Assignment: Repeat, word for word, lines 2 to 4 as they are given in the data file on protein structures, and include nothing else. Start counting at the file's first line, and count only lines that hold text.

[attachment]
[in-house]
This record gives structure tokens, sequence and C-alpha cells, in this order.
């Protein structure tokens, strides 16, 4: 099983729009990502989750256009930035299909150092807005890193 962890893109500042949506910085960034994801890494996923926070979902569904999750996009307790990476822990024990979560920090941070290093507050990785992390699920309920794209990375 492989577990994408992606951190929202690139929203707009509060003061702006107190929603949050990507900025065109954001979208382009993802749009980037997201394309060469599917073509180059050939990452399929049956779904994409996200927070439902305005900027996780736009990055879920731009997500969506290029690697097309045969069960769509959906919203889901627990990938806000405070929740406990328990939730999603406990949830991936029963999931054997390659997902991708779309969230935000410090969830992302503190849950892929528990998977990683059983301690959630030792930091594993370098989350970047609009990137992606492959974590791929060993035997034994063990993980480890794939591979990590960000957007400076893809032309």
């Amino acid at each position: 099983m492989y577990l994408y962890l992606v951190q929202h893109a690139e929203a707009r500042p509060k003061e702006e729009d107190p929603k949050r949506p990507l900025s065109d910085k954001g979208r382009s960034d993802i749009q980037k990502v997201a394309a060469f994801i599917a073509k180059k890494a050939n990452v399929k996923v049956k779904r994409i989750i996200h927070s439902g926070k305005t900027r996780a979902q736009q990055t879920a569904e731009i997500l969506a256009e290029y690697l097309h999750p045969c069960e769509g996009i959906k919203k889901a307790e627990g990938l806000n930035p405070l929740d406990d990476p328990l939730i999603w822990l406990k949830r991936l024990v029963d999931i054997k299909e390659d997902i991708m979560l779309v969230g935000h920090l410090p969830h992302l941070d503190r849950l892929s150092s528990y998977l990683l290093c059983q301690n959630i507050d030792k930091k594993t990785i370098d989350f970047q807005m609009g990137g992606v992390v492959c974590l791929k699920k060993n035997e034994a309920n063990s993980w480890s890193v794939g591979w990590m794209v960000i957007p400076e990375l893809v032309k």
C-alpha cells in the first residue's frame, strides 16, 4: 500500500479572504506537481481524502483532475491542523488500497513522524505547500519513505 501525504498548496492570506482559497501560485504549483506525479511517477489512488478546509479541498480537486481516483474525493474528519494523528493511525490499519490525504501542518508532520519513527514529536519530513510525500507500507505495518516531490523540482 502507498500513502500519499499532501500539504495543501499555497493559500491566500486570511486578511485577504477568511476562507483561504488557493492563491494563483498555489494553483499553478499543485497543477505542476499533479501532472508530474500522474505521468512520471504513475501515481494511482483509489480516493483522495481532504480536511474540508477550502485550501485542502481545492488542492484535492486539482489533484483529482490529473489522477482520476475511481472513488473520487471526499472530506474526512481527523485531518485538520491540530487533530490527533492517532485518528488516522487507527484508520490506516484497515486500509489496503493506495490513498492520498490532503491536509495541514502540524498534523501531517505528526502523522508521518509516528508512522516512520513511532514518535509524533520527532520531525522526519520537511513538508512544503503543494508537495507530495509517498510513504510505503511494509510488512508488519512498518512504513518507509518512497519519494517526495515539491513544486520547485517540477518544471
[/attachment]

This record gives structure tokens, sequence and C-alpha cells, in this order.
């Protein structure tokens, strides 16, 4: 099983729009990502989750256009930035299909150092807005890193 962890893109500042949506910085960034994801890494996923926070979902569904999750996009307790990476822990024990979560920090941070290093507050990785992390699920309920794209990375 492989577990994408992606951190929202690139929203707009509060003061702006107190929603949050990507900025065109954001979208382009993802749009980037997201394309060469599917073509180059050939990452399929049956779904994409996200927070439902305005900027996780736009990055879920731009997500969506290029690697097309045969069960769509959906919203889901627990990938806000405070929740406990328990939730999603406990949830991936029963999931054997390659997902991708779309969230935000410090969830992302503190849950892929528990998977990683059983301690959630030792930091594993370098989350970047609009990137992606492959974590791929060993035997034994063990993980480890794939591979990590960000957007400076893809032309």
């Amino acid at each position: 099983m492989y577990l994408y962890l992606v951190q929202h893109a690139e929203a707009r500042p509060k003061e702006e729009d107190p929603k949050r949506p990507l900025s065109d910085k954001g979208r382009s960034d993802i749009q980037k990502v997201a394309a060469f994801i599917a073509k180059k890494a050939n990452v399929k996923v049956k779904r994409i989750i996200h927070s439902g926070k305005t900027r996780a979902q736009q990055t879920a569904e731009i997500l969506a256009e290029y690697l097309h999750p045969c069960e769509g996009i959906k919203k889901a307790e627990g990938l806000n930035p405070l929740d406990d990476p328990l939730i999603w822990l406990k949830r991936l024990v029963d999931i054997k299909e390659d997902i991708m979560l779309v969230g935000h920090l410090p969830h992302l941070d503190r849950l892929s150092s528990y998977l990683l290093c059983q301690n959630i507050d030792k930091k594993t990785i370098d989350f970047q807005m609009g990137g992606v992390v492959c974590l791929k699920k060993n035997e034994a309920n063990s993980w480890s890193v794939g591979w990590m794209v960000i957007p400076e990375l893809v032309k």